We see Thrive as its own thing. We’re working to bring a load of scientific concepts to life which have never before been part of a game, irrespective of how Spore did it. Thrive is (potentially) the ultimate fusion of a love for science and a love for games, not just “Spore but with an aquatic stage” or “Spore with larger planets”. If you want Spore fixes, there are other options. Still, no matter how firmly we state it, it’s not going to make any of you believe we’re not making Spore 2. It was how the project started, after all.
‘It’s headed in the right direction, you have at least addressed most the main problems with this questionnaire. My opinion of Thrive was so bad before that I wouldn’t consider joining the team. I still wouldn’t join the team but that is mainly because the game isn’t what I anticipated it to be.’
We completely understand. Frankly it’s a miracle people are still following us, or that there are people here to follow at all. Can something come of it? Who knows, but we’ll try.
‘Customization should be at the top, I don’t want to simulate a generic or alien lifeforms I want to create and simulate my own vision.’
Indeed. Creation should be as big a part of the game as simulation is. We sometimes get our heads stuck in our backsides devising simulation mechanics at the expense of player creativity, but as long as we moderate ourselves, the end goal of a happy union is possible, or so we believe.
Most of you probably had no idea what in the universe the last part of our survey was about. The opportunity to insert a load of inside jokes was irresistible, so here are the results with some much-needed explanations.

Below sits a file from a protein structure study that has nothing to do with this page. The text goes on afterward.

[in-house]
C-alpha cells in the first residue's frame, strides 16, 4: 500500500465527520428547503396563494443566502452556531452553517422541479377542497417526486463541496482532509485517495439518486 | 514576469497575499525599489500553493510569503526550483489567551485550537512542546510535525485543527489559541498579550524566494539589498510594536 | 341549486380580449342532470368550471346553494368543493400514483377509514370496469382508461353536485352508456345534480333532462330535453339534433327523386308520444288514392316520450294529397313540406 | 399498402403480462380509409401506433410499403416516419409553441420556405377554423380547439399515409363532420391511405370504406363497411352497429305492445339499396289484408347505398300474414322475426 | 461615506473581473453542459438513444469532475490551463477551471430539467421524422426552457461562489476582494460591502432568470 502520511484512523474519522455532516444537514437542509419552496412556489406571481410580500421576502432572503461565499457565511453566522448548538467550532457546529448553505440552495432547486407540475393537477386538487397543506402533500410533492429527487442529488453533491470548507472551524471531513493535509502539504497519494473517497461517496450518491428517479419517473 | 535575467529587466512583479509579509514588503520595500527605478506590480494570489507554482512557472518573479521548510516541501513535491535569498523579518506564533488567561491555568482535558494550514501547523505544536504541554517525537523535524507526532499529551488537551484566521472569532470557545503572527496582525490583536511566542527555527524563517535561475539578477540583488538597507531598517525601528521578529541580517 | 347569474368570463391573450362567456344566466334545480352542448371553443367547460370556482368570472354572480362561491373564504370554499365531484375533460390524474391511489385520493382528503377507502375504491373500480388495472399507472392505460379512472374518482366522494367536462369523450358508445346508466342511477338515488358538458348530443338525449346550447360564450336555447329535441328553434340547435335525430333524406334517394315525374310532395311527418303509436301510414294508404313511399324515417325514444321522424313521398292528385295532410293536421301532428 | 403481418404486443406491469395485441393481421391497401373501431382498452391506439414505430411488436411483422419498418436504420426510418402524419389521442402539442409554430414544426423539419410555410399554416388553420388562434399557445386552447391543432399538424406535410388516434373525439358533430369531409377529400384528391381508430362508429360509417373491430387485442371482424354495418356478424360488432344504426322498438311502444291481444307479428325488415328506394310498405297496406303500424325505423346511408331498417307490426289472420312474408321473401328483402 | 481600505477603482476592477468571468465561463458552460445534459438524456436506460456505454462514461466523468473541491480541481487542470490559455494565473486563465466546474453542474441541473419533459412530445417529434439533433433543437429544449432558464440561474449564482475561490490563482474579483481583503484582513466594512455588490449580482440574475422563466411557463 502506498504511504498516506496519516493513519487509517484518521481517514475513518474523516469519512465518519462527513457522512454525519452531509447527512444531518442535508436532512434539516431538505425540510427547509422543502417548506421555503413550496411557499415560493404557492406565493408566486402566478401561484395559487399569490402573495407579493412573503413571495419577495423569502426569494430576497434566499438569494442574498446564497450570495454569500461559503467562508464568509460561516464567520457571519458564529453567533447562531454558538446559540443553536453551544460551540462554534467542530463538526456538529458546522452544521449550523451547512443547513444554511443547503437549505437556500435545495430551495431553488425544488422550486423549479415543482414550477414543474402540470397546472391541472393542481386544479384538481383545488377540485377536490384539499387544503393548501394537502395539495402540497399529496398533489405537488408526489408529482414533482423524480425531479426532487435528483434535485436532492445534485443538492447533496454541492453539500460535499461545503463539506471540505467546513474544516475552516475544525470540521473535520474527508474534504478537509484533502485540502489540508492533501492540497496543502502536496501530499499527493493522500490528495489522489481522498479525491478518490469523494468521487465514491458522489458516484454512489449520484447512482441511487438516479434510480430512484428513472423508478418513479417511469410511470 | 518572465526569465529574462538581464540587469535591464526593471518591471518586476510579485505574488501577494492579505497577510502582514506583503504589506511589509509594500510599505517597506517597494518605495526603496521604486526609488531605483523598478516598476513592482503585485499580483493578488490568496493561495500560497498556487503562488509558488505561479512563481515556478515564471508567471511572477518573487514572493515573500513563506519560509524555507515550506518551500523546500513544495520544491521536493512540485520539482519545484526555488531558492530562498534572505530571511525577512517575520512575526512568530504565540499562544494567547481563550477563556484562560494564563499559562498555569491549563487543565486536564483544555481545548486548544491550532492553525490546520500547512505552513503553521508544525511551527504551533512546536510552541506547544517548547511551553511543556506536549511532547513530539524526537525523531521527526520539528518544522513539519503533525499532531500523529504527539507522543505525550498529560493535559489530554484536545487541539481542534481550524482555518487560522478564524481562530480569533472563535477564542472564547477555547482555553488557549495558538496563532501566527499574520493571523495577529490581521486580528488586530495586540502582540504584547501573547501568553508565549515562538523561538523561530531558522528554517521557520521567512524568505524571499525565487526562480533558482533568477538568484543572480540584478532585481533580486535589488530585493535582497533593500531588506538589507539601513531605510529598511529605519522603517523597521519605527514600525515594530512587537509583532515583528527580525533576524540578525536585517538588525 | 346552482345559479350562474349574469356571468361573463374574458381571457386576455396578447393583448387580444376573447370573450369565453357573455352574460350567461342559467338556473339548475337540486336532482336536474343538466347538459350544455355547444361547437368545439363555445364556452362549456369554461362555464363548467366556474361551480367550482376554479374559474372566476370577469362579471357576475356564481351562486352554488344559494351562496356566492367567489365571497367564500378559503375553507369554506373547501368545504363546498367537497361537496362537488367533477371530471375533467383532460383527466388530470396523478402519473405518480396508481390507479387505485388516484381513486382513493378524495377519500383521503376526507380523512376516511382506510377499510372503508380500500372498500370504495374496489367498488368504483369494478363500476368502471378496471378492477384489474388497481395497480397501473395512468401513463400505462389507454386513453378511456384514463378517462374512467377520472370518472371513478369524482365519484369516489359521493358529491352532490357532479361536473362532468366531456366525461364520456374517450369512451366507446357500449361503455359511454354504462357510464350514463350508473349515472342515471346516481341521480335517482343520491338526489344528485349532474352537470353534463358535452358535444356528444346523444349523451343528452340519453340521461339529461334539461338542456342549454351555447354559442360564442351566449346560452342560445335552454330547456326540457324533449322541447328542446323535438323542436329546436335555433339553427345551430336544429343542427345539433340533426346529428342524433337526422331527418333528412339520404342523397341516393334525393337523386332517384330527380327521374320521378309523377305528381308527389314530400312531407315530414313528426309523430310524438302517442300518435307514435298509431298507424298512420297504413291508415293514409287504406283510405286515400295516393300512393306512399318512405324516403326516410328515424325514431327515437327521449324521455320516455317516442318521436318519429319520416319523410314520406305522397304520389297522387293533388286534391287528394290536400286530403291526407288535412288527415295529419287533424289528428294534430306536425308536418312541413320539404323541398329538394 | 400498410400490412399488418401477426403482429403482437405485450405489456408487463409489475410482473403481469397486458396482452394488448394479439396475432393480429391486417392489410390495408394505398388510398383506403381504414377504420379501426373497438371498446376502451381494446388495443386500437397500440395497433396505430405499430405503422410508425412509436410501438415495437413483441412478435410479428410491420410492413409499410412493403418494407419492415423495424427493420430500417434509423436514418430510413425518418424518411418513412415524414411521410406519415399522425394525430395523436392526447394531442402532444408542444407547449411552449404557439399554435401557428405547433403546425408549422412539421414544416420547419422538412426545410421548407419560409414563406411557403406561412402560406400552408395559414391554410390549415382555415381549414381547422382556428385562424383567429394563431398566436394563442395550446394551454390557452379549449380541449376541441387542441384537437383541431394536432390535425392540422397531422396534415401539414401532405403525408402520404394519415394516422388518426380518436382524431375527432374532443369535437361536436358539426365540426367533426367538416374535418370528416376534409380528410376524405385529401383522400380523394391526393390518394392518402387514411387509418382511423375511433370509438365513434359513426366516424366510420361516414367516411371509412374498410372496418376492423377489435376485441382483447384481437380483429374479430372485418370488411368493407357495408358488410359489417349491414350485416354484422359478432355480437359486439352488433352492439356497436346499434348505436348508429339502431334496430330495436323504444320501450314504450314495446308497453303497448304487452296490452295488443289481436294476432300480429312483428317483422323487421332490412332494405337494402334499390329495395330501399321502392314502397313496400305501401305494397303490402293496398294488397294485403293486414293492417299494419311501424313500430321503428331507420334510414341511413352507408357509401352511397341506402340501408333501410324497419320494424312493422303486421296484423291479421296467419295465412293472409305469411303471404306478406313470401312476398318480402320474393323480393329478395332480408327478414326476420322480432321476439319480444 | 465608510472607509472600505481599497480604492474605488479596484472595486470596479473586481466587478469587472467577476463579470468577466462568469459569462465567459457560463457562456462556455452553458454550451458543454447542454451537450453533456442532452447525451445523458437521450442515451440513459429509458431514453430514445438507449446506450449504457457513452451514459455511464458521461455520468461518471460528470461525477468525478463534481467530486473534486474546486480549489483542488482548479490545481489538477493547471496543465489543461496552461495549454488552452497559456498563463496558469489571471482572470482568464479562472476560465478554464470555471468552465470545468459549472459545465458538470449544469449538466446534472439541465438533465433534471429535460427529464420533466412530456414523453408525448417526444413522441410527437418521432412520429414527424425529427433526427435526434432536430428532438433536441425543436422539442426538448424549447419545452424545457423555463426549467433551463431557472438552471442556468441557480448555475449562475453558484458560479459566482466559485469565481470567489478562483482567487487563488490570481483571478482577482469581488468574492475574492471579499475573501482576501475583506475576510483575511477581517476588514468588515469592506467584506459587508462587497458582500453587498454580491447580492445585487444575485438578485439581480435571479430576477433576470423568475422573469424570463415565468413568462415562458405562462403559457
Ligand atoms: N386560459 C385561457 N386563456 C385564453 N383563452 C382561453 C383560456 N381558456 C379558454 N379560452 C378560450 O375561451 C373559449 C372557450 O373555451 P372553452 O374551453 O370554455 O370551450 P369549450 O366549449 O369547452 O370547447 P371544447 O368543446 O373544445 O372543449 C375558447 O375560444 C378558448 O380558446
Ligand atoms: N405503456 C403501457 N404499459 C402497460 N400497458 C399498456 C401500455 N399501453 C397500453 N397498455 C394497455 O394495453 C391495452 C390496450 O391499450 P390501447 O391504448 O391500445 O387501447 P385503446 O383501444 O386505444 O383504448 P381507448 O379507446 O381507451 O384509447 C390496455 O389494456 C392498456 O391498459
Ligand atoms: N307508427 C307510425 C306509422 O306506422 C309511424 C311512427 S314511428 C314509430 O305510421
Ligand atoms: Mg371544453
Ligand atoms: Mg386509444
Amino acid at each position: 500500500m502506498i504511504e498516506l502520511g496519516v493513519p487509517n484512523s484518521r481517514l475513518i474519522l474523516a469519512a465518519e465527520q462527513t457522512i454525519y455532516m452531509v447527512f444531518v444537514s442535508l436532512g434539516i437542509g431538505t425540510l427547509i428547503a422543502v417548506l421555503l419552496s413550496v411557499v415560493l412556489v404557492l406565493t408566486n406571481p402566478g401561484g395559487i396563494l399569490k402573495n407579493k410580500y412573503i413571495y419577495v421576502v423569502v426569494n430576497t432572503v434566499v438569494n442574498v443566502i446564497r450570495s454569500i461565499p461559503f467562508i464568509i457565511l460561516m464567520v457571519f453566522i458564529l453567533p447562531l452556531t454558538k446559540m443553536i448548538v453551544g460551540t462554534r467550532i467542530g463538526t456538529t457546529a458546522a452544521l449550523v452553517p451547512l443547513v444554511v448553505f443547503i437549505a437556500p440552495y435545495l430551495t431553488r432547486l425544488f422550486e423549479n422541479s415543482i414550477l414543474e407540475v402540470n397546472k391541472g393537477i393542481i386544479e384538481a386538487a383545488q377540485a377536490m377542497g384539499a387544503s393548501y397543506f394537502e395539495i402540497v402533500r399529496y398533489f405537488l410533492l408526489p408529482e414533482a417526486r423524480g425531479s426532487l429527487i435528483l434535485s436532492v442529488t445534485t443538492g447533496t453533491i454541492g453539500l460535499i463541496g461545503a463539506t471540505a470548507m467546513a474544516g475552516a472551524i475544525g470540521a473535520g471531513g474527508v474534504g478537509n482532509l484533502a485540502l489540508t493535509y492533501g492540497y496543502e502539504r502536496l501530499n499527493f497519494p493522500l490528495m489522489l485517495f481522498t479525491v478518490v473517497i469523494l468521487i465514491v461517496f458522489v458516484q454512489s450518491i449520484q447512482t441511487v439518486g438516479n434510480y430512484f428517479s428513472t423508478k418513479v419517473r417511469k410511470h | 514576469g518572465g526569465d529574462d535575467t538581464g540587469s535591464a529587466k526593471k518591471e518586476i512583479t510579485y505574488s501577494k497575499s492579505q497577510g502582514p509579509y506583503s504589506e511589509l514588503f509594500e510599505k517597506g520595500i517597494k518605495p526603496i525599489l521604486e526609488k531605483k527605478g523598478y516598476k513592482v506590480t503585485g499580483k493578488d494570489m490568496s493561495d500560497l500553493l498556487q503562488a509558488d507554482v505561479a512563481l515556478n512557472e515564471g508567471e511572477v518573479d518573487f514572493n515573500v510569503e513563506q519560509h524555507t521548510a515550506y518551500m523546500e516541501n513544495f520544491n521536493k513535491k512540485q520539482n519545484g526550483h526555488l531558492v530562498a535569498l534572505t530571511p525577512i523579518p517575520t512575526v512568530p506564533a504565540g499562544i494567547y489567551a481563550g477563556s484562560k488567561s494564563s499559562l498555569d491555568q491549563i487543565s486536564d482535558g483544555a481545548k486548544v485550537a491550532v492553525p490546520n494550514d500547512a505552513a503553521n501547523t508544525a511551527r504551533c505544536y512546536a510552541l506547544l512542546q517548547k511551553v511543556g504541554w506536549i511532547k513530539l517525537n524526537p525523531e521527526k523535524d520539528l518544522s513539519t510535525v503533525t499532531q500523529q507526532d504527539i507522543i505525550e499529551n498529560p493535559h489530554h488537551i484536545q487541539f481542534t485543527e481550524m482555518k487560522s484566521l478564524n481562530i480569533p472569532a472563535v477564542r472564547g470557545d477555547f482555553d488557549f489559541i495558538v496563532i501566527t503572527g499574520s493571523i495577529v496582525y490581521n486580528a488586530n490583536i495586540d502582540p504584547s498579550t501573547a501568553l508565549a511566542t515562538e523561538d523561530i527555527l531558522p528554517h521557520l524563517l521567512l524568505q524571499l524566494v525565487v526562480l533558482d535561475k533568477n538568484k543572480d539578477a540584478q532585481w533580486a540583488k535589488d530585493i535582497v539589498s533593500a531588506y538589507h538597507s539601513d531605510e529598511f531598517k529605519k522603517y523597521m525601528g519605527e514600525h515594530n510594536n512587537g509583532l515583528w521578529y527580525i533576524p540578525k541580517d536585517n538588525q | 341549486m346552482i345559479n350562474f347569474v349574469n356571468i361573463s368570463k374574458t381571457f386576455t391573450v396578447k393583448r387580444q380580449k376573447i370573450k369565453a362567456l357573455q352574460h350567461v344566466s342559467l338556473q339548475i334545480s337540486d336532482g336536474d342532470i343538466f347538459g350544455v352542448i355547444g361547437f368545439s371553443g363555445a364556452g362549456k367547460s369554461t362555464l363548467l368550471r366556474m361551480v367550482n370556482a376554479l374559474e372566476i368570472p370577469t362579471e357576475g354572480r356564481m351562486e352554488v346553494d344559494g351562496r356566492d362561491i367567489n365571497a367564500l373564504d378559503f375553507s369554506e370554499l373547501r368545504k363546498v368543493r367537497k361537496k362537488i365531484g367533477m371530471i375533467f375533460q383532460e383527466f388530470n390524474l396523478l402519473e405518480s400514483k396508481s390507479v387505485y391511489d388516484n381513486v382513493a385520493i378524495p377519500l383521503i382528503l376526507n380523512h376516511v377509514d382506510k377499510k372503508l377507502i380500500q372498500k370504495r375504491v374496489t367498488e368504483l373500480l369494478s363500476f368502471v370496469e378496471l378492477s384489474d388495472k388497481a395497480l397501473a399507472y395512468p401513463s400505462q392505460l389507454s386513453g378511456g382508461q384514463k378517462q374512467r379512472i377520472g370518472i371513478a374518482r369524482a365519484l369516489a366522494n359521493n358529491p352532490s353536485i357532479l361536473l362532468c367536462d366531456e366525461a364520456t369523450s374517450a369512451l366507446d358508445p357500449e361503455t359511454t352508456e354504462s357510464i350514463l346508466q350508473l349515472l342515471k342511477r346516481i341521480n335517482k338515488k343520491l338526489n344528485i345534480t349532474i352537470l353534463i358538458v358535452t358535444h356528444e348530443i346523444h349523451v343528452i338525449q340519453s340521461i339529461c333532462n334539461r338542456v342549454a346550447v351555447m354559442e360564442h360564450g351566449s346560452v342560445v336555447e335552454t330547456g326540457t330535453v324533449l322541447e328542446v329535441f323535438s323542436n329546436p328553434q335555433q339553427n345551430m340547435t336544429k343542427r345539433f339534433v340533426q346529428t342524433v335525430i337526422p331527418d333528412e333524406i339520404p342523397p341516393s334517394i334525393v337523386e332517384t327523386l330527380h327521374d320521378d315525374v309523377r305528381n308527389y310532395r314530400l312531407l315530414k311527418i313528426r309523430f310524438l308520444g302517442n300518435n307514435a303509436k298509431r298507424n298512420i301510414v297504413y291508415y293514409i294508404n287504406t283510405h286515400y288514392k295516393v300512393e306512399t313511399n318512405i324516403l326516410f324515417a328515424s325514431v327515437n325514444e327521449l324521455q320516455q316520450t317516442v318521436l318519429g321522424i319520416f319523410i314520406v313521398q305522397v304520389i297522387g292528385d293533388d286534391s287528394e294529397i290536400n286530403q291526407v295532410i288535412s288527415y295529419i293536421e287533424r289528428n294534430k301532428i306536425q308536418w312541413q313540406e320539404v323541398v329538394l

Just under half of our Belgiuming fan base knew what the Belgium was up about that Belgiuming word Belgium. This is Belgiuming unacceptable.
Around 60% of people think TheCreator is awesome. This is also Belgiuming unacceptable. For those stumped, TheCreator inserted a sneaky Easter Egg into version 0.3.0 – if you hovered over the planet in the main menu, a tooltip would appear declaring that ‘TheCreator is awesome!’, and nobody noticed until it fully released. TheCreator is demonstrably awesome, so 40% of you are wrong.
Whether by luck or brilliance, 30% of you knew the correct number of Uteen toothbrushes, (20.5). See here for an explanation.
Disco mode was a glitch in the 0.3.0 pre-release, where cell nuclei would flash white in sync. Forum moderator The_Wayward_Admiral decided to make his signature ‘Viva la Disco Mode’.
And, finally, we come to the Thrive concept creature showdown. We gave you four creatures from our concept art to choose from in a hypothetical battle: The Disturbance, Alien Giraffe, Romp and The Uteen. We can reveal that Alien Giraffe won by a huge margin. This is clearly the most important piece of information garnered from this entire survey.
And that’s this Devblog done. Thanks to everyone who participated in the survey. Given how many of you expressed your view that we should be more active in outreach, the next Devblog won’t be far away, and neither will the next release. See you then!